Before Labor Day, Detroit was a quaint community on the shores of its namesake reservoir in the Santiam Canyon. A day later the town was a smoldering ruin, with piles of twisted metal and rubble where residents once lived and worked. A burned-out firetruck stood in the town’s center, a symbolic and tragic symbol of the devastation. The same scene unfolded in Blue River, Vida, Phoenix, Talent and other small towns around the state.

While rising seas and flooded cities are iconic consequences of global warming in coastal areas, in landlocked Central Oregon, the effects of climate change are being felt by an increasing threat: fire.

The massive wildfires that swallowed whole towns in the Western U.S. in recent years are increasingly being blamed on global warming as the rising temperatures dry out forests, making them more prone to fire. California has been ground zero for the effects of climate change on forests. But the problem erupted in Oregon this year when wildfires tore across the state in September, burning down communities in the Santiam and McKenzie river canyons west of the Cascades, and sending a dense fog of smoke into Central Oregon, where it lingered for more than a week.

Undoubtedly, the severe wind event that occurred on Labor Day played a large part in the spread of the fires in Oregon. The question is, would a damper west-side forest have made it more resilient to the approaching flames?

While the fires would still have been devastating, any extra moisture could have helped slow the inferno. Now scientists, fire officials and local leaders are warning Oregonians to be prepared, as the trend of global warming increases, so do the odds of more wildfires.

“What stands out to me is the aridification of the forests, how much drier they are getting,” said Larry O’Neill, associate professor at Oregon State University’s College of Earth, Ocean and Atmospheric Sciences. “Every summer, we seem to be in an extreme drought, and it’s becoming more frequent and definitely plays a big role in how the fires are getting larger.”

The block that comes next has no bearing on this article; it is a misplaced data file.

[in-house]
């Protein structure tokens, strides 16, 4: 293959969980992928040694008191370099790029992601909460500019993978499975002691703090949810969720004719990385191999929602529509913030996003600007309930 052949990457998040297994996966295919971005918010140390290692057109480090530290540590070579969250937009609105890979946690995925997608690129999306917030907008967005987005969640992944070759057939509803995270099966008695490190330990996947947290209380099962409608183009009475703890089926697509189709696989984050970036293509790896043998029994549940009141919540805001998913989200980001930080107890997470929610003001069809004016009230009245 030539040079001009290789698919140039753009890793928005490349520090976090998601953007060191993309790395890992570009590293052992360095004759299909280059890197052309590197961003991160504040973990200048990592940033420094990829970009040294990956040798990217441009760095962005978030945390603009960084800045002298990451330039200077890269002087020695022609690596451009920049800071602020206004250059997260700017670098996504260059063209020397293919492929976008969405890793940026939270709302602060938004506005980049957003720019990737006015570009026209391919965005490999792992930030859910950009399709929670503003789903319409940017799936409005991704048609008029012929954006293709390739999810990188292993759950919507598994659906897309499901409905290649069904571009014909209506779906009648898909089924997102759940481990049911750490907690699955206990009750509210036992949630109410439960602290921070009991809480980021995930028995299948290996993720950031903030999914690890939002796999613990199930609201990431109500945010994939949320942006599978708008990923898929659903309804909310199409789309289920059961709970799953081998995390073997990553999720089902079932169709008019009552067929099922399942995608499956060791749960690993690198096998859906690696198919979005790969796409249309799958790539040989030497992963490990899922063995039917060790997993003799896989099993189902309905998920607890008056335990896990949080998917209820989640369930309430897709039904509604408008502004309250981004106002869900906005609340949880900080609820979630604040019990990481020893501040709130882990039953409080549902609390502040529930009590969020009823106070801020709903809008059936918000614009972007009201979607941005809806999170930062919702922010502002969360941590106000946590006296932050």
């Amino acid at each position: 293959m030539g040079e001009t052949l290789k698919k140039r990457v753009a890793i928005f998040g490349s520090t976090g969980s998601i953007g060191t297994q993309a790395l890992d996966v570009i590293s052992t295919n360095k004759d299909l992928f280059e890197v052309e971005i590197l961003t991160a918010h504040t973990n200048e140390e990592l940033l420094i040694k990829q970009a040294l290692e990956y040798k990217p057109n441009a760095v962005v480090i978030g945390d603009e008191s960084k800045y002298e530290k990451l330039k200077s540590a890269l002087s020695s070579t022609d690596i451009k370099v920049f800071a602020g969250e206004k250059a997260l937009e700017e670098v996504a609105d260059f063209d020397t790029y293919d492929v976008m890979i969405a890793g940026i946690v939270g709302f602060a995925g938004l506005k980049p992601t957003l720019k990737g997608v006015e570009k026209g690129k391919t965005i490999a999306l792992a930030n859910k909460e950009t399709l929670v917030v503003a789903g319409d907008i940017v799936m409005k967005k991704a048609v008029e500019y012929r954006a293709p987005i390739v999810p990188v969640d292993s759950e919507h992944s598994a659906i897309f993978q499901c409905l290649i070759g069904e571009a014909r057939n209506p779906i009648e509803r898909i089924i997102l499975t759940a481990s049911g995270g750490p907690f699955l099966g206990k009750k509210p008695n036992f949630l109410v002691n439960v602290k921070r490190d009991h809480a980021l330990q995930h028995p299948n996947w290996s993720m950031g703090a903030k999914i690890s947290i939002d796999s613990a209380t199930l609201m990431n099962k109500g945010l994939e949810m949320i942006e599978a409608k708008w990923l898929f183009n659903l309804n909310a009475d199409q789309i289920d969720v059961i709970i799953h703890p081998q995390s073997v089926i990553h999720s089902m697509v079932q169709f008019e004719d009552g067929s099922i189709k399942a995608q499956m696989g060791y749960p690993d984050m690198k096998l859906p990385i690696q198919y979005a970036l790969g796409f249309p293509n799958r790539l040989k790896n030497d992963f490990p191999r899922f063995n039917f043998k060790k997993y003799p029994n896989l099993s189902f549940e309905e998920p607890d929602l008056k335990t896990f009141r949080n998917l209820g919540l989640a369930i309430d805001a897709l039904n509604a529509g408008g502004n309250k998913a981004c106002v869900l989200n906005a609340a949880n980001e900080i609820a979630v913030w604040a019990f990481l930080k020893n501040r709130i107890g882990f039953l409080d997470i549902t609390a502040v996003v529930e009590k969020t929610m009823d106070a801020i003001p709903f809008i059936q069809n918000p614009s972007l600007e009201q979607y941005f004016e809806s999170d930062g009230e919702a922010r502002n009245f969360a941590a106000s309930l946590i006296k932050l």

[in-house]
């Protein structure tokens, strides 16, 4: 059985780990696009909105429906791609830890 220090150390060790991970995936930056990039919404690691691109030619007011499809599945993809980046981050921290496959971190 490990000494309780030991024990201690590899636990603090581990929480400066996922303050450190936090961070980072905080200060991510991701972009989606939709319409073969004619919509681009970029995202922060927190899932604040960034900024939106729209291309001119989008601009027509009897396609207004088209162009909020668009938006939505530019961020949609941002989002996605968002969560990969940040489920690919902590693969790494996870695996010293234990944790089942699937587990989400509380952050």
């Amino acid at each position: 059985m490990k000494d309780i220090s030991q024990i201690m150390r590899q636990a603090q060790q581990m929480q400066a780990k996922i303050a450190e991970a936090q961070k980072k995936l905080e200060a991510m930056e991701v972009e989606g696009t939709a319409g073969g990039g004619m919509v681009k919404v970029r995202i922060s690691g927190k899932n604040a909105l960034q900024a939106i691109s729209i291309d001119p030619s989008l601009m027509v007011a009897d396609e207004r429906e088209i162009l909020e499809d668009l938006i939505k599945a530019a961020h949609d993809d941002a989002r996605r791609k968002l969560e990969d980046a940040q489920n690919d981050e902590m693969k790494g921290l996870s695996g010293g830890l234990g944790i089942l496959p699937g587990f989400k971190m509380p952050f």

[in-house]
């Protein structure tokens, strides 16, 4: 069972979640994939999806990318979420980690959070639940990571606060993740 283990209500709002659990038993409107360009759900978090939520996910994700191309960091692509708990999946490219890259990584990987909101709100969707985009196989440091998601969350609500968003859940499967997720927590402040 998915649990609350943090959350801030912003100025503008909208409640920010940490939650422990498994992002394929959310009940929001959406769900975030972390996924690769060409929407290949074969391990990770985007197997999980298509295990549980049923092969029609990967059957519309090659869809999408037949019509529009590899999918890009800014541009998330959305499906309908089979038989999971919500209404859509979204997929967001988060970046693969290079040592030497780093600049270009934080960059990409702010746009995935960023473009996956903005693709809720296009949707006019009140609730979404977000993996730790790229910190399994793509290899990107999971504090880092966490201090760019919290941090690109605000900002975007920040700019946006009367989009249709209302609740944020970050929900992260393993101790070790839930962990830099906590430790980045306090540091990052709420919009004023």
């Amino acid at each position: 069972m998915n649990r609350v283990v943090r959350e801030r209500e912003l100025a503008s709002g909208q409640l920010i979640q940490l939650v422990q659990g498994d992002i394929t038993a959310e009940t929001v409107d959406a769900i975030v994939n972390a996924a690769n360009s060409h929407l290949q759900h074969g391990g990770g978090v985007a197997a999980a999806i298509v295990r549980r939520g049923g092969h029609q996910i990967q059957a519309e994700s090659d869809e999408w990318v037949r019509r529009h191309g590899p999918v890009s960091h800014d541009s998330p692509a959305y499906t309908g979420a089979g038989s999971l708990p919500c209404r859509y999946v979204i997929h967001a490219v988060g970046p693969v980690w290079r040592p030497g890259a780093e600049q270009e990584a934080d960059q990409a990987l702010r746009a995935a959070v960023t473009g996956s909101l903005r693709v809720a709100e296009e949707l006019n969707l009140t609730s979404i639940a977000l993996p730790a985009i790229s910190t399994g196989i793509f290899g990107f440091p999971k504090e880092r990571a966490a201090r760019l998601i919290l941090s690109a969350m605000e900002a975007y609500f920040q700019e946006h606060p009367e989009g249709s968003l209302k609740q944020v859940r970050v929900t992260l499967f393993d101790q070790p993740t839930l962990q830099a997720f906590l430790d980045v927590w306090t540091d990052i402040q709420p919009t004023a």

Impacts on Central Oregon

What do increased fires mean for Central Oregonians? For one, fire events the size of the September fires can sever transportation links to the west. Then in winter, the burned hillsides become susceptible to landslides, creating more hazards for drivers. Even more problematic, and affecting more people, is the smoke.

Dr. George Conway, director of Deschutes County Health Services, reports that the county’s medical clinics hospitals saw a rise in patients coming in with shortness of breath and asthma-like symptoms in mid-September, a few days after the area became shrouded with wildfire smoke.

The fast-moving fires and their impact across Oregon stemmed from a combination of factors, beyond the drying forests. To start, there was a general lack of equipment, resources and people, as these had already shifted to California to fight wildfires. The primary factor, however, was the Labor Day windstorm, with gusts up to 75 mph that kicked up the flames.

Charles Lefevre of Eugene, a pioneer in the North American truffle industry, has been roaming forests on Oregon’s west side for more than four decades. Lefevre said he had never experienced such a violent, low-humidity windstorm in Oregon. He fears that California’s weather patterns are shifting toward Oregon.

“Combined with fire, that wind became a blast furnace,” said Lefevre. “The wind was the unusual element in the mix of conditions this year and it is the thing we need to be afraid of in the future as California’s climate moves north.”

Dry climate models

What has changed over the years? In the Willamette National Forest, summertime temperatures have risen 2.8 degrees over the past four decades, according to data compiled by OSU’s Pacific Northwest Climate Impacts Research Consortium. During the same period, precipitation has declined 2.4 inches.

Another key metric is the 1,000-hour fuel moisture, which represents the moisture content in the decomposing wood and leaves on the forest floor. In the Willamette National Forest, this has decreased by 2.6% since the 1980s, according to data compiled by Climate Engine.

“The double whammy of substantial warming with noted declines in summer precipitation has escalated fuel drying in forests in Oregon, similar to what has happened in the broader West during the summer,” said John Abatzoglou, an associate professor of Climatology at University of California, Merced.

Even a wet winter this year would not necessarily bring the forests back to normal levels of moisture, O’Neill warns.